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CDC: Flu Hits 'Epidemic' Level Before Season Reaches Peak

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At least 42 children, more than half of them under 5, have died of influenza-related causes in what a top health official is now calling an ''epidemic'' flu season.

Julie Gerberding, director of the Centers for Disease Control and Prevention, said Friday that the deaths are being investigated, and at least 40% occurred in children who had underlying health problems that would place them at high risk for flu complications.

Federal health officials ''continue to pull out all the stops to combat the influenza epidemic,'' she said.

Working out of its emergency operations center in Atlanta, the CDC is surveying infection-control experts across the country to assess supplies of anti-viral medications and has sent its experts to help state health authorities investigate influenza deaths and allocate dwindling vaccine supplies to areas that need them the most.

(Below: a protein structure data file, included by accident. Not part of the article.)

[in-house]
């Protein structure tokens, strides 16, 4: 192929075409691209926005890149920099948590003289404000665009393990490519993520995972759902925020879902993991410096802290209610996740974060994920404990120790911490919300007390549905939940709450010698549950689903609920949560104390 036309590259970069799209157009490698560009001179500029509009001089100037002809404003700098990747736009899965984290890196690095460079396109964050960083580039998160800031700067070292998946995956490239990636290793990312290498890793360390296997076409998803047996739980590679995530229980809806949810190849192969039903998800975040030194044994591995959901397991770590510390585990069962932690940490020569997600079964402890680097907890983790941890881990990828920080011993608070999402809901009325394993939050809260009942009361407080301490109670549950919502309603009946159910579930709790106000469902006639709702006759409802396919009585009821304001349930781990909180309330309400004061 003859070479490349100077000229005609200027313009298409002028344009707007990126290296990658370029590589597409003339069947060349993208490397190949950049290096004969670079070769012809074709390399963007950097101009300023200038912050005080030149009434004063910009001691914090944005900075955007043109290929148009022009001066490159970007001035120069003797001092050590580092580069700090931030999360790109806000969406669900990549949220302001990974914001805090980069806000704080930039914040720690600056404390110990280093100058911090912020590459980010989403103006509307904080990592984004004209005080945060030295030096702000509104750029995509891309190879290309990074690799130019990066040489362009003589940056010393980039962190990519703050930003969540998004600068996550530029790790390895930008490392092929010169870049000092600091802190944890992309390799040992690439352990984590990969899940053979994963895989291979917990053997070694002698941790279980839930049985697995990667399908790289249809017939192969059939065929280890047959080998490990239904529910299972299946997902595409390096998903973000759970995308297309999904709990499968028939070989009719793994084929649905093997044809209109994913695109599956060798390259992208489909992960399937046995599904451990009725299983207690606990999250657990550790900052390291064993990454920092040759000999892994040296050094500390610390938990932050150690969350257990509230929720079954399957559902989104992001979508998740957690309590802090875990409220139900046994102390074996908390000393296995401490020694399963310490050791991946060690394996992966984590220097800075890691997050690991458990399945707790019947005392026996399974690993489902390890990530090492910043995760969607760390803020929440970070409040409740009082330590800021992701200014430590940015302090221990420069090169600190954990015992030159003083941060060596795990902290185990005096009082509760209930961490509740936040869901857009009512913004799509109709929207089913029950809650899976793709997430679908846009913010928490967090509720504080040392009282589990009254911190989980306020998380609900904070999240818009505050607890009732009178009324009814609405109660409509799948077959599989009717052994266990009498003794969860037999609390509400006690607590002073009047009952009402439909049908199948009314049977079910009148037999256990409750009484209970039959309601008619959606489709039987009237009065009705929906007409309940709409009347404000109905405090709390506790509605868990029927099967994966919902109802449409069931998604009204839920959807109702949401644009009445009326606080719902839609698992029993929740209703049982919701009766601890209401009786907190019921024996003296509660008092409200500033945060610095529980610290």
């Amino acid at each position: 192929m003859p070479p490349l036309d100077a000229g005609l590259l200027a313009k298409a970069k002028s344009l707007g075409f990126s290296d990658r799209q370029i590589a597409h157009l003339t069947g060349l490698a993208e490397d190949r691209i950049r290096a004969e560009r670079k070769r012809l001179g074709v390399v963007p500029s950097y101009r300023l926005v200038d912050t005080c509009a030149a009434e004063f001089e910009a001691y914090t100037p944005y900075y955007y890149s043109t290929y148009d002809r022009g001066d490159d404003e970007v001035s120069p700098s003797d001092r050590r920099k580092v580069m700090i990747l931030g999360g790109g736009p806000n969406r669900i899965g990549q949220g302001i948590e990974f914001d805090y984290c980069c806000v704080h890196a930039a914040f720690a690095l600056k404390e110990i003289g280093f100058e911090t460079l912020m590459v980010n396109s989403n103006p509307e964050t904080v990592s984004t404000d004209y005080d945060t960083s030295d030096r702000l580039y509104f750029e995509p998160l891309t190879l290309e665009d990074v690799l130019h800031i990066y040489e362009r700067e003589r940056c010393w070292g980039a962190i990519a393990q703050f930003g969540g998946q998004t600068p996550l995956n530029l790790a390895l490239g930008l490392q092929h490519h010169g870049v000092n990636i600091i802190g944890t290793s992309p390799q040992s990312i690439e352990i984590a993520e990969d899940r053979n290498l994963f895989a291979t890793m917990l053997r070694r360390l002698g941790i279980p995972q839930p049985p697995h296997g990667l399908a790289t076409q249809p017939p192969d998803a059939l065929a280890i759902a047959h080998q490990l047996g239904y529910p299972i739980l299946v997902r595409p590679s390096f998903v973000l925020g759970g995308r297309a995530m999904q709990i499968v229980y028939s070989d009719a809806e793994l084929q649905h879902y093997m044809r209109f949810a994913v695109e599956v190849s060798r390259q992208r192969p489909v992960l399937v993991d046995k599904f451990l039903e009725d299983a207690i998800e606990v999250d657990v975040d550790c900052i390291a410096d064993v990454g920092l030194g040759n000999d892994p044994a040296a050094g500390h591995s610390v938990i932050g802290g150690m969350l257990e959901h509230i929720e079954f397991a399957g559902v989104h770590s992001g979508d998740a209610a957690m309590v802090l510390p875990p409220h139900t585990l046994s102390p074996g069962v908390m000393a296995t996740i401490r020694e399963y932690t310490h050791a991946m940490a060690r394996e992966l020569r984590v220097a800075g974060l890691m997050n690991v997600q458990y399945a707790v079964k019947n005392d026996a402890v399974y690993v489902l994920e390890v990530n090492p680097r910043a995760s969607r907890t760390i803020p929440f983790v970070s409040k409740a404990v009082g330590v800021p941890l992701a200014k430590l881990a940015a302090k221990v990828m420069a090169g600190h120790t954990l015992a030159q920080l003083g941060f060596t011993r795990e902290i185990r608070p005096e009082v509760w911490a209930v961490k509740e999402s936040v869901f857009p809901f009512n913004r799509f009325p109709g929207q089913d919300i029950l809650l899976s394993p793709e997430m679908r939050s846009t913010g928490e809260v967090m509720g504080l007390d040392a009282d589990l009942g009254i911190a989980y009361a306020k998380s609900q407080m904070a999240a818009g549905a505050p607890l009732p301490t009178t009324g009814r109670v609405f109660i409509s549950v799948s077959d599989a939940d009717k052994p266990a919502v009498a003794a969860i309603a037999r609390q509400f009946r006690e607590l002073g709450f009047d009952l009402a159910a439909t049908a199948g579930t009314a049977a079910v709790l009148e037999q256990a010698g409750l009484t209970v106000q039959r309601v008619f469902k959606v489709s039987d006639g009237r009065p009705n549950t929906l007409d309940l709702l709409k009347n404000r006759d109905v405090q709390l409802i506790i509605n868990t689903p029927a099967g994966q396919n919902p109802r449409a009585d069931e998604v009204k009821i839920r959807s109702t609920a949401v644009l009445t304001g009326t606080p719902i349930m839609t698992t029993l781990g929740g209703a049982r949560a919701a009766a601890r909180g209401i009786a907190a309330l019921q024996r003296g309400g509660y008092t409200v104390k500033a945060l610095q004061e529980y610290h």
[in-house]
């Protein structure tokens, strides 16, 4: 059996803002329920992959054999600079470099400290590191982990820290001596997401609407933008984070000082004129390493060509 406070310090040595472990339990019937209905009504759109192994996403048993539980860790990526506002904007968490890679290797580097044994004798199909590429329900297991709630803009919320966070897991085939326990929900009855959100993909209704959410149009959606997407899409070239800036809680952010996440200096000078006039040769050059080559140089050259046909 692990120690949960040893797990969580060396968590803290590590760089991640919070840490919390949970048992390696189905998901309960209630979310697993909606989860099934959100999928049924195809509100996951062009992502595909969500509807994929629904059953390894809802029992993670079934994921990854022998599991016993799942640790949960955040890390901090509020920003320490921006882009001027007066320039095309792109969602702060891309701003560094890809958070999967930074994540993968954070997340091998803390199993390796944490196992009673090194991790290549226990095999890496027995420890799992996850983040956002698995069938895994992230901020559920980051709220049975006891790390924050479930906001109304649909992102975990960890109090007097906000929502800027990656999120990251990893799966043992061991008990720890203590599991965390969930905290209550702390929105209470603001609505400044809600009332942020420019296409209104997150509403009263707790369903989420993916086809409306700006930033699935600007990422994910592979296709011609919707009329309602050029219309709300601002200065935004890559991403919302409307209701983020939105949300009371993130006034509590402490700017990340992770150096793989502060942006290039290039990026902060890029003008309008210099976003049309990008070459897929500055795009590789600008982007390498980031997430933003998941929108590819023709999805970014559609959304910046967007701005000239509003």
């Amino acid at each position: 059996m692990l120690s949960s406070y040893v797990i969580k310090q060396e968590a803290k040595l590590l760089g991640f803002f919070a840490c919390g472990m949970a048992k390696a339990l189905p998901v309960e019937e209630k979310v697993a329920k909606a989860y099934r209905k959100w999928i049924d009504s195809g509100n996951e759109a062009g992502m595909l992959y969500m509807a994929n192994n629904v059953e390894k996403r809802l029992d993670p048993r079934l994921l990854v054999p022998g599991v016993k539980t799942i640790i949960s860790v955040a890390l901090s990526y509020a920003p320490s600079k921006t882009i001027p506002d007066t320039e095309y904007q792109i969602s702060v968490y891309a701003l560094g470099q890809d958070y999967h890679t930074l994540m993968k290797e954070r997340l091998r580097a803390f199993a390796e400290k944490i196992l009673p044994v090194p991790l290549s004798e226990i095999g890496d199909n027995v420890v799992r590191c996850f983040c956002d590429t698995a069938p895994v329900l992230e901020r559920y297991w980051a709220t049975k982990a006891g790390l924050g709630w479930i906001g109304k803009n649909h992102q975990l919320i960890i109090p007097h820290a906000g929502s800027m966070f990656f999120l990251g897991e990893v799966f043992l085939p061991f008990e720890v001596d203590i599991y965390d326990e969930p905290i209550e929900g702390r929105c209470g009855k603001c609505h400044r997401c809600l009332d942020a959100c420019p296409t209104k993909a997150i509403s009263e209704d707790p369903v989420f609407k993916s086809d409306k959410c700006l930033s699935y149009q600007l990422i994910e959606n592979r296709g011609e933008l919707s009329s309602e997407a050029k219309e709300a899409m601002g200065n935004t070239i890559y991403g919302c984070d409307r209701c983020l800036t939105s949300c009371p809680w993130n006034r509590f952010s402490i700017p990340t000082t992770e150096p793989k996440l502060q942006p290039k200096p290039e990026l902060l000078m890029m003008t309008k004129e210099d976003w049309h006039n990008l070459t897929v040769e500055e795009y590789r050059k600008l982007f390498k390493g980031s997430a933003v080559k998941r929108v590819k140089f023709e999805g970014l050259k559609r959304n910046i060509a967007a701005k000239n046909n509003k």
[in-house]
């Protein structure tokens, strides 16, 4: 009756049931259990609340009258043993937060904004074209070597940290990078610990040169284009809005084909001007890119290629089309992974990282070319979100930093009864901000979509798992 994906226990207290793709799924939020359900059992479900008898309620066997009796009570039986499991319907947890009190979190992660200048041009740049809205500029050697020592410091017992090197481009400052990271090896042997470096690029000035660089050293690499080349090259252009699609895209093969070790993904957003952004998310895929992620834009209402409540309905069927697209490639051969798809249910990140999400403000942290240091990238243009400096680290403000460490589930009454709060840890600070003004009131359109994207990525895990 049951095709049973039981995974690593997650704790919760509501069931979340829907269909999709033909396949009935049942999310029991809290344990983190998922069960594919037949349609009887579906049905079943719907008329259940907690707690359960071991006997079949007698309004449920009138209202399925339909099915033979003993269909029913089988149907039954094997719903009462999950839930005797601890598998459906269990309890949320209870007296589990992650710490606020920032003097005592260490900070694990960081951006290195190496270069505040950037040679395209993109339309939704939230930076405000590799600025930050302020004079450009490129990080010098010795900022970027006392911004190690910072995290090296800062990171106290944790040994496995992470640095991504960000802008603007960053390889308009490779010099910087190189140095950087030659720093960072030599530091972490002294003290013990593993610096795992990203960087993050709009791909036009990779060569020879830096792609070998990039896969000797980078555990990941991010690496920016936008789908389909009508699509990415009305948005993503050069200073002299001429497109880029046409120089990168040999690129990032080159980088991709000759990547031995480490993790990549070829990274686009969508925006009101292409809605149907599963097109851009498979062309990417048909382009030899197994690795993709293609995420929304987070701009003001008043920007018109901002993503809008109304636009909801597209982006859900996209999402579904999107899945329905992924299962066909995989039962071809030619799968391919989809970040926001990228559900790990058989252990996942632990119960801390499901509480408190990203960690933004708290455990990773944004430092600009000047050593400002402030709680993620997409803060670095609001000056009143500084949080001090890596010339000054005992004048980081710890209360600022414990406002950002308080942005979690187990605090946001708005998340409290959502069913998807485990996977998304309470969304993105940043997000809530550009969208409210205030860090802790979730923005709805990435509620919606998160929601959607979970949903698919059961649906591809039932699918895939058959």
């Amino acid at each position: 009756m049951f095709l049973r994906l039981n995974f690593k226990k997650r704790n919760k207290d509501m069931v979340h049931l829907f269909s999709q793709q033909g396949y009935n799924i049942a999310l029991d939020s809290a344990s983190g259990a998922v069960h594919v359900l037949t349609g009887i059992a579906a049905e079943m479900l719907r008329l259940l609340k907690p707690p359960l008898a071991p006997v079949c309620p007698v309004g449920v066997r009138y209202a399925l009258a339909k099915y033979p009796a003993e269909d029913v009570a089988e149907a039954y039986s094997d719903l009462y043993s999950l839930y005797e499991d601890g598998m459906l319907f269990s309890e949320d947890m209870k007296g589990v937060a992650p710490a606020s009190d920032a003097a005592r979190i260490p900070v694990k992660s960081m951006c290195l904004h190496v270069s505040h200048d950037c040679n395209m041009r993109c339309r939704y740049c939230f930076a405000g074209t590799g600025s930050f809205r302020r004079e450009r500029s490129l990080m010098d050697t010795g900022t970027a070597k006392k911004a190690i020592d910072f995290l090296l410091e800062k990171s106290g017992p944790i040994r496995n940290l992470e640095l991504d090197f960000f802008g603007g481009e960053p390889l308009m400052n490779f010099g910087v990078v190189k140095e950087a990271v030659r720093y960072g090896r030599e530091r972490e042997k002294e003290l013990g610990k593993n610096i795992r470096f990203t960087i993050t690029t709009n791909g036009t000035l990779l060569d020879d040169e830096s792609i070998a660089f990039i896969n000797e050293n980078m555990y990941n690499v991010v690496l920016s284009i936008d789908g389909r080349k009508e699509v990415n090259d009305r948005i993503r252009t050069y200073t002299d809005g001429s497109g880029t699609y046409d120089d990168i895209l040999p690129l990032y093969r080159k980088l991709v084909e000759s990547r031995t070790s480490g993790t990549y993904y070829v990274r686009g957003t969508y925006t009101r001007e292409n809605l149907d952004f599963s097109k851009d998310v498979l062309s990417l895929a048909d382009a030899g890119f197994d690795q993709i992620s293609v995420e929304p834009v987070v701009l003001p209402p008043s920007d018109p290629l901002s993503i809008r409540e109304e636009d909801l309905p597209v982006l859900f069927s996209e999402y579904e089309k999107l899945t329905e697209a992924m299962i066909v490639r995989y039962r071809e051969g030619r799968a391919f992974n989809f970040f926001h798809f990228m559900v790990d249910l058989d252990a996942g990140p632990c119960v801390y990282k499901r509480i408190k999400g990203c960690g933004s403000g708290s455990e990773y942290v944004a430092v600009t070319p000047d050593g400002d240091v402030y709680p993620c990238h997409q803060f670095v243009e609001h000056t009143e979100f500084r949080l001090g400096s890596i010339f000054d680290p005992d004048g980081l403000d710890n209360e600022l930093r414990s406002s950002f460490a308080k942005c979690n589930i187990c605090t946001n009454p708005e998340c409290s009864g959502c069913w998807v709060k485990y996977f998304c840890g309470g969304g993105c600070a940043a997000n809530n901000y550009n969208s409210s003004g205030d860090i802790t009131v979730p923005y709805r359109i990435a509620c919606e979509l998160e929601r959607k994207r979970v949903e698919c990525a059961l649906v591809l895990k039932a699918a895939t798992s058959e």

On Friday, the CDC posted consumer information on its Web site,, including advice on how to distinguish between colds and flu.

Gerberding said investigators don't know yet how many of the children who died had been vaccinated. Children under 9 getting flu vaccine for the first time need two doses. Flu vaccine is recommended for children 6 months and older who are chronically ill.

Most of the estimated 36,000 people who die of influenza each year are elderly. Young children are hospitalized for flu as often as older people, but it's not known how many die. Mathematical models put the number at about 92, Gerberding said. States do not report individual flu deaths.

No states have been spared flu cases this year, and in 36 states flu is widespread.

''The season is not over,'' Gerberding said, though ''we may be seeing some leveling off'' in states hit early in the season. The number of deaths caused by pneumonia and influenza is just under a statistically determined ''epidemic threshold.'' But, she said, from a practical standpoint, ''it's safe to call it an epidemic.''

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